Tamil Nadu’s historic Sri Ranganathaswamy Temple in Srirangam became a national symbol of conserving cultural heritage after bagging an Award of Merit from UNESCO.
It is a matter of pride that out of over 43 applications spanning ten countries that competed for the 2017 UNESCO Asia-Pacific Awards for Cultural Heritage Conservation, the Sri Ranganathaswamy Temple is the only religious centre in the whole of South India to bag the award in 2017.
On a side note, the famous Christ Church in Mumbai and Royal Bombay Opera House are the other historic Indian monuments that received the Award of Merit this year, in addition to the temple.
The temple was lauded by the international body for undertaking renovation and beautification work worth over Rs 20 crore without harming its centuries-old heritage
Speaking to the Times of India, authorities at the temple expressed that UNESCO connected to them, communicating the temple has been selected for the award.
According to the temple authorities the Sri Ranganathaswamy Temple, the first temple in Tamil Nadu to have ever received a mighty recognition and award from UNESCO.
The honours and awards by the UNESCO for cultural heritage conservation were graded under four different categories including Award of Excellence, Awards of Distinction, Awards of Merit and Award for New Design in Heritage Context.
The idea behind the award is to honour and boost the efforts of all stakeholders and the general public striving to conserve and promote heritage monuments and religious institutes across the Asia-Pacific region.
The award was bestowed upon the temple after the development and conservation work taken up by temple management was reviewed by a jury of over nine international heritage conservation experts.
A quick historic view of the Sri Ranganathaswamy Temple:
Mentioned Tamil literature as early as the Sangam era and the epic Silapadikaram, the archaeological inscriptions on the walls of the temple from 10th century AD, chronicle the stories of the Chola, Pandya, Hoysala and Vijayanagar dynasties. From the formation of agarams (agraharams- Brahmin settlements) at Gunasila Mangalam, a village owned by the temple as tax-free ‘thirunamathukkani’ to the role of the horse merchants of Kulamukku of Kerala in building these agarams, the temple is a treasure trove of India’s ancient history.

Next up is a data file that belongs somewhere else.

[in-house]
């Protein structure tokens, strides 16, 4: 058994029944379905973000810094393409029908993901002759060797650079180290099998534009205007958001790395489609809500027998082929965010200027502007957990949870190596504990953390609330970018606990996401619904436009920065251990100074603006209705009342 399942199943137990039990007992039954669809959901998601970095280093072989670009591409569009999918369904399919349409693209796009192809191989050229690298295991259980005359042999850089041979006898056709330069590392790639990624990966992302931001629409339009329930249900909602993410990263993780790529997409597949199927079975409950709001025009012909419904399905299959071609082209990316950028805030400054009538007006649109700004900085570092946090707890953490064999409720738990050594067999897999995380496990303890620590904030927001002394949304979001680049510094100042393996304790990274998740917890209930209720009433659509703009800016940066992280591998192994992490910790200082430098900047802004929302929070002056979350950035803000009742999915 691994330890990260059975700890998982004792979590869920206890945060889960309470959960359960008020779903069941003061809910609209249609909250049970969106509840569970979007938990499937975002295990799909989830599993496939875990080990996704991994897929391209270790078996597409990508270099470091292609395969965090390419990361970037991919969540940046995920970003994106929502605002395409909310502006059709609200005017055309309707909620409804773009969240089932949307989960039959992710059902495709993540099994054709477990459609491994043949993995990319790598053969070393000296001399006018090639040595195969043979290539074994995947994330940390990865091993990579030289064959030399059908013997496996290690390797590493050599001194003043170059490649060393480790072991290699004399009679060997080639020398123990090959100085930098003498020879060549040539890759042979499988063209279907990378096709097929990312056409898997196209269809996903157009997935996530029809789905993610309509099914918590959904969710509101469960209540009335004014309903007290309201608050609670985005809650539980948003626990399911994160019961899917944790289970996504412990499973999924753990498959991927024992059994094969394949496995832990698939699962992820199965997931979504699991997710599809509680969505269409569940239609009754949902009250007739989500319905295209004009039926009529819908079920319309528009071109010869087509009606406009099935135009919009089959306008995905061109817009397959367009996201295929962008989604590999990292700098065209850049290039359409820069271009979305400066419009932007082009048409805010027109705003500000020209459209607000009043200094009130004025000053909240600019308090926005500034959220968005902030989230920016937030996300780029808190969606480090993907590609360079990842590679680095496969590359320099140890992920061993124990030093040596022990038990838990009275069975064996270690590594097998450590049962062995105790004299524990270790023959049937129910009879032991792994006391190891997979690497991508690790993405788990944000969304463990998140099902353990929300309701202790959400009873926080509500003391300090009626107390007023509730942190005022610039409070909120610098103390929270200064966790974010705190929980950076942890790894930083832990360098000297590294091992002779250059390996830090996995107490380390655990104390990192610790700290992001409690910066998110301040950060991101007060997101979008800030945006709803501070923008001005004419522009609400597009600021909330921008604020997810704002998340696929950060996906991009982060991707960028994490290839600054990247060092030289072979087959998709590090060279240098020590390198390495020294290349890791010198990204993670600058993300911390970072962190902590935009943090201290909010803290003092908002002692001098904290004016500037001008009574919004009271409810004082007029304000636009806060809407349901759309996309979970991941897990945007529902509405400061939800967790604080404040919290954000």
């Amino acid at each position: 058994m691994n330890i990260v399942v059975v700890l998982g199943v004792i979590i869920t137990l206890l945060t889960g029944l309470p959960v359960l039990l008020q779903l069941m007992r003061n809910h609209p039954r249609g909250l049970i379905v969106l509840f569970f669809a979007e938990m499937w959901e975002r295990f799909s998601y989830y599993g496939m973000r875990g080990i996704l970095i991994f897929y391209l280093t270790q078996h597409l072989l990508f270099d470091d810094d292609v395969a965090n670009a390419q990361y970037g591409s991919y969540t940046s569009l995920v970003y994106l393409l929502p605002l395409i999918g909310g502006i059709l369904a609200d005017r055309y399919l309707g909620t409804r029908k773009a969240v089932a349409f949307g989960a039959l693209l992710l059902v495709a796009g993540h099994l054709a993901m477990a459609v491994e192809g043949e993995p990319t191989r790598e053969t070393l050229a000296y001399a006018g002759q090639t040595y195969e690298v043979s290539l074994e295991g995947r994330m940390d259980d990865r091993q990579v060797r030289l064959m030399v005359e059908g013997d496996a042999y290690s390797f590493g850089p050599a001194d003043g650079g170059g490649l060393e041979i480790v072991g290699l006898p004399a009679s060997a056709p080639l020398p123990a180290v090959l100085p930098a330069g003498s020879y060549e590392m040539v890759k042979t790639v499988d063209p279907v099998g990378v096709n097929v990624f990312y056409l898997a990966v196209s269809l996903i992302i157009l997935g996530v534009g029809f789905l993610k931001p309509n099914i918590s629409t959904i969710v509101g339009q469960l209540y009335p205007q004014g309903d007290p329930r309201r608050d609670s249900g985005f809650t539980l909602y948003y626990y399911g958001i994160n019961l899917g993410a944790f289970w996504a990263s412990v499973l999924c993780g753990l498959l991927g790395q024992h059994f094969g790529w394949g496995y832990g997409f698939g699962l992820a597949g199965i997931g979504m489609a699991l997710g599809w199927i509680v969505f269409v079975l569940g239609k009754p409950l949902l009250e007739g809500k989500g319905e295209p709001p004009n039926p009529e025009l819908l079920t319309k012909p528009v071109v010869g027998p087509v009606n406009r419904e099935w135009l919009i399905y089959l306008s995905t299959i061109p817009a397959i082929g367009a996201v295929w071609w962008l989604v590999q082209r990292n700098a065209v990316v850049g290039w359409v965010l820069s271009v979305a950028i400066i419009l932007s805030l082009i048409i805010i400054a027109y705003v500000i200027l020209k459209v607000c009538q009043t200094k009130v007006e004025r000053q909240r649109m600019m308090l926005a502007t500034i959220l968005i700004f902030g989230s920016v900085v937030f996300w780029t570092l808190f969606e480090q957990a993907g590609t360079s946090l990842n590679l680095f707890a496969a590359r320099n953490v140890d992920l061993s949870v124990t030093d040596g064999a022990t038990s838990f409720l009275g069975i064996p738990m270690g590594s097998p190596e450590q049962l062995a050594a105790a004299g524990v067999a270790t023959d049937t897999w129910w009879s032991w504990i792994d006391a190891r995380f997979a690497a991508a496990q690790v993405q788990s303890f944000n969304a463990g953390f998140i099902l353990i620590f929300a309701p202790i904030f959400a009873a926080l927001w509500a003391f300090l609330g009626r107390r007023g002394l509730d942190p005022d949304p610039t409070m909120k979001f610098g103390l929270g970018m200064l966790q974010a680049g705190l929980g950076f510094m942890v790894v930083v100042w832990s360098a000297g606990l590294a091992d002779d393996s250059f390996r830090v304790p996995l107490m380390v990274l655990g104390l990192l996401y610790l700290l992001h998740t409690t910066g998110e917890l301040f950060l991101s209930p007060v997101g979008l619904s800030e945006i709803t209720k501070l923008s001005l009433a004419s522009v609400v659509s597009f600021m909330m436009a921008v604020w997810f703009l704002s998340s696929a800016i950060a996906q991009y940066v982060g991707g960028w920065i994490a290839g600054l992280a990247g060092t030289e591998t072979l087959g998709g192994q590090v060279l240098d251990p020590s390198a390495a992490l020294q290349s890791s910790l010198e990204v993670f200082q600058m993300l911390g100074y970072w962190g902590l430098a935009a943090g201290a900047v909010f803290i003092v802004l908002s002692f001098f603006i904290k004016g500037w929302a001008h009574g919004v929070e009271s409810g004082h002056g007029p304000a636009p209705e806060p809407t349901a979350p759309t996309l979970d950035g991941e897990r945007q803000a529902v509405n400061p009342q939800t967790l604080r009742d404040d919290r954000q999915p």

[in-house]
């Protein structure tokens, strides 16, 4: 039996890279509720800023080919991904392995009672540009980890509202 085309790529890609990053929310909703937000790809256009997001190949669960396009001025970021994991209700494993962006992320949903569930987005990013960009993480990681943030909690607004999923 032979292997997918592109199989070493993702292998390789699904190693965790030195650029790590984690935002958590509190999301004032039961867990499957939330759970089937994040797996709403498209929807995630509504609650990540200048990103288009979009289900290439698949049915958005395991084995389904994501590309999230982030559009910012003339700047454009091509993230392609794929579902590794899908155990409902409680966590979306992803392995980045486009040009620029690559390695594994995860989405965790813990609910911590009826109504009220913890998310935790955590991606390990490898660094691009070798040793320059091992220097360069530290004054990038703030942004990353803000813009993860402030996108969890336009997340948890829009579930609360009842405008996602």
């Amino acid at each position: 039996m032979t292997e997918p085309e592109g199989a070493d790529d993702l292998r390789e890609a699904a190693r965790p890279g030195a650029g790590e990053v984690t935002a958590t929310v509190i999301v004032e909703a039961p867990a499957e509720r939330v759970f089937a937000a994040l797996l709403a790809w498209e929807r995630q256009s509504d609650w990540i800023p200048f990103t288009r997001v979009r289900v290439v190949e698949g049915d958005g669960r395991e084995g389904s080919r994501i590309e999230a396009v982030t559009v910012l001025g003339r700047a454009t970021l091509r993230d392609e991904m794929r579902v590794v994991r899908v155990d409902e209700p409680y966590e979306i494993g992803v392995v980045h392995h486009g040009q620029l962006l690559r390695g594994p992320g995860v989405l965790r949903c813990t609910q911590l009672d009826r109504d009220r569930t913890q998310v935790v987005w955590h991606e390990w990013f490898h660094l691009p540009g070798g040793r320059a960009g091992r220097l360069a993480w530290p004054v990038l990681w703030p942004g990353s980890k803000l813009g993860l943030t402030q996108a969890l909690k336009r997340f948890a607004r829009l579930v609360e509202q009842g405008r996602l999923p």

The legends call it one of the eight self-manifested shrines of Lord Vishnu, and one the most important of the 108 main Vishnu temples. It is known by several names such as Thiruvaranga Tirupati, Periyakoil, Bhoologa Vaikundam, Bhogamandabam.
The temple with its complex stretching over 156 acres with a perimeter of 4,116 m (10,710 feet), is the largest temple in India and one of the largest religious complexes in the world.
The temple has over seven prakaras or enclosures, which are formed by thick and huge defensive walls running around the holy shrine. With over 21 magnificent towers inside all prakaras, the visitors have an equally different and mesmerizing sight of the beauty around. This temple lies on an island formed by the twin rivers Cauvery and Coleroon.
The annual 21-day festival conducted during the Tamil month of Margazhi (between December and January) attracts over 1 million visitors.
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